The bill should easily pass, but Republicans as of this week were still searching for a way to limit amendments dealing with Syria, Egypt and the National Security Agency. The GOP is hoping these sensitive issues can be addressed on other bills so the spending bill does not become controversial, but attempts to block amendments on these subjects failed this week in the House Rules Committee.


Majority Leader Eric CantorEric Ivan CantorMcCarthy defeats Jordan for minority leader in 159-to-43 vote The Hill's Morning Report — Split decision: Dems take House, GOP retains Senate majority Democrat Spanberger knocks off Brat in Virginia MORE (R-Va.) said Friday that he hopes the Senate can also start work on spending bills, so a final deal on 2014 spending can be sorted out. Next week, the Senate will consider its first bill of the year, on transportation and housing.

The bill spends $54 billion, compared to a House bill that spends $44 billion. That difference is a good example of the gap between House and Senate spending plans that is likely to make any deal on 2014 difficult to reach.

House Republicans may take up two energy bills that once again aim to ease federal regulations and help create jobs in the industry. And, the House may be in a position to pass a final agreement on how to keep federally backed student loan interest rates low, but only if the Senate can pass it first.

This week, a bipartisan group of senators reached an agreement to peg loan rates on Treasury borrowing rates, plus 1.8 percent. The draft deal would cap the rate at 8.25 percent for most students, higher than the current 6.8 percent.

The chance that rates might increase above the current rate will likely make some Democrats balk, but others have said they can support the agreement.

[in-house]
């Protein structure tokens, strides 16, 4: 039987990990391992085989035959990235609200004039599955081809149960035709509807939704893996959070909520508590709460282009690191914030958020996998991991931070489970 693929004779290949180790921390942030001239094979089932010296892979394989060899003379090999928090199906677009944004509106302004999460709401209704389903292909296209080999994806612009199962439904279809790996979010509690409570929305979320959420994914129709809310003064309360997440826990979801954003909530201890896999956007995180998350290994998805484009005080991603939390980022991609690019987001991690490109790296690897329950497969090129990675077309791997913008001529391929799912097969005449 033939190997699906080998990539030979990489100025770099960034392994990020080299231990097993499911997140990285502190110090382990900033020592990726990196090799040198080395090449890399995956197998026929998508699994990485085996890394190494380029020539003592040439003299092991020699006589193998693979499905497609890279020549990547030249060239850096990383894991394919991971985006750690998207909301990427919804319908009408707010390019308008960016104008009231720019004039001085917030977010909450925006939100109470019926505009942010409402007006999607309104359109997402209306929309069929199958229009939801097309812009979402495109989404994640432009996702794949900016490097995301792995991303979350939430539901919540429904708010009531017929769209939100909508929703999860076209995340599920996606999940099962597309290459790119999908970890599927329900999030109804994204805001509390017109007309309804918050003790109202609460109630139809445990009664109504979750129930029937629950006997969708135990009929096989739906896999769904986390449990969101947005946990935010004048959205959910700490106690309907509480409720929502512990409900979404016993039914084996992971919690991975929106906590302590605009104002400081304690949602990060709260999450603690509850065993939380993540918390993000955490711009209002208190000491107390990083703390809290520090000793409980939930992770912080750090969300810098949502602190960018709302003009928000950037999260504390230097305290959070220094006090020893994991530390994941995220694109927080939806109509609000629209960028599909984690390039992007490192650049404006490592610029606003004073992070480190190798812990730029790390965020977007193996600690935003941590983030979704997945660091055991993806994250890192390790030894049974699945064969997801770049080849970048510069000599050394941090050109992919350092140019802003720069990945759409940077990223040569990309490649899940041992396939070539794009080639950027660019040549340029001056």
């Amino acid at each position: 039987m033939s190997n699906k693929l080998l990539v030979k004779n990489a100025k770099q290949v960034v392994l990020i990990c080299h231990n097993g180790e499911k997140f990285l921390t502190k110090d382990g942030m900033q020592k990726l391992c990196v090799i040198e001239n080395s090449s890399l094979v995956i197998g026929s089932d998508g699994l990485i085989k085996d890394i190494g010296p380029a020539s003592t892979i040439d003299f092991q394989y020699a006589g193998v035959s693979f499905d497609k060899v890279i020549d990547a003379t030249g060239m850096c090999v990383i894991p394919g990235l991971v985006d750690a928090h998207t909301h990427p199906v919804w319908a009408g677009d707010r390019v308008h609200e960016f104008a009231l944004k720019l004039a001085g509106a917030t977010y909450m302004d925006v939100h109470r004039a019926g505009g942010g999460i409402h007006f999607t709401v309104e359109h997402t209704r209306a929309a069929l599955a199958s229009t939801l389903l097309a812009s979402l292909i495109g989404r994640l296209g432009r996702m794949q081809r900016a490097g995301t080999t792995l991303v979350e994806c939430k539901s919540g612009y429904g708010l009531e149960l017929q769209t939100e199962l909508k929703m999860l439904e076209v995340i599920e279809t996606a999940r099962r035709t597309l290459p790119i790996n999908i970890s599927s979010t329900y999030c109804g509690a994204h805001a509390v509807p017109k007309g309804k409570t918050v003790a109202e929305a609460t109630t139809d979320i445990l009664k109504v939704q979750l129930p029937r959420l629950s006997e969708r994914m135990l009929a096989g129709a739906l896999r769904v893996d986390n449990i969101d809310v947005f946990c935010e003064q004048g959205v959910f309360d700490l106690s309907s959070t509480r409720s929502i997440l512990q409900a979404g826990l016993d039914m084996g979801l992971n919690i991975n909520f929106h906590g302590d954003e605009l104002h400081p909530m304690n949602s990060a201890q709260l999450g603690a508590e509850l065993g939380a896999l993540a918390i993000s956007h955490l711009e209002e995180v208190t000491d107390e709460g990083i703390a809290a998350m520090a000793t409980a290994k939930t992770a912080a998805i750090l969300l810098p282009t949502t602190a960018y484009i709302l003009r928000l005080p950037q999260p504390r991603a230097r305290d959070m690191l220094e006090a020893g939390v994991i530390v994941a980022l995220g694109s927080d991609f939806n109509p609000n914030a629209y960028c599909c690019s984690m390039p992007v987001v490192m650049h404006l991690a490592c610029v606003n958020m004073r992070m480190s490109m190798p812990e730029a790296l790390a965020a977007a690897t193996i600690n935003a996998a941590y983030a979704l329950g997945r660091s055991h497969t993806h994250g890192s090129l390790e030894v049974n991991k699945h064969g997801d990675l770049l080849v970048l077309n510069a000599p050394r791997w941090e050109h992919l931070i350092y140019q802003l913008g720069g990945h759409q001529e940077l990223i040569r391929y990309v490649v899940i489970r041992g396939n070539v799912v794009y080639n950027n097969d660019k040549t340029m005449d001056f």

Below is a more detailed look at the week ahead:


The House meets at noon and will work on up to six suspension bills:

H.R. 697, the Three Kids Mine Remediation and Reclamation Act,

H.R. 1300, amending the Fish and Wildlife Act to reauthorize wildlife volunteer programs,

H.R. 1411, the California Coastal National Monument Expansion Act,

H.R. 2353, amending U.S. law on the operation of vehicles on certain Wisconsin highways,

H.Con.Res. 44, authorizing use of the Capitol Grounds for the Olympic Torch Run, and

H.R. 1542, the WMD Intelligence and Information Sharing Act.

Also Monday, the House Rules Committee is scheduled to meet and may approve a rule for the Defense Department spending bill, H.R. 2397, and the transportation and housing and urban development spending bill, H.R. 2610.

The Senate is not in session.


The Senate meets at 10 a.m. Tuesday and will start work on S. 1243, the Transportation, Housing and Urban Development, and Related Agencies Appropriations bill. At noon, senators will vote to end debate on the motion to proceed to the bill, and if cloture is invoked, senators will likely voice vote a motion to proceed to the bill.

The Senate is in for the rest of the week to work on this bill, and possibly work on the student loan bill. However, the Senate had no firm plans past Tuesday.

The House starts at noon each day, and is expected to work on the Department of Defense spending bill during these days. A few late nights are possible here as members work through amendments.

Members may also consider two energy bills:

H.R. 1582, the Energy Consumers Relief Act, preventing EPA from issuing regulations found to hurt the economy and job creation, and

H.R. 2218, the Coal Residuals Reuse and Management Act, setting up a state-based program for managing coal residuals.


The House starts at 9 a.m. and will finish up whatever remaining votes it has.


The House and Senate are not expected to be in.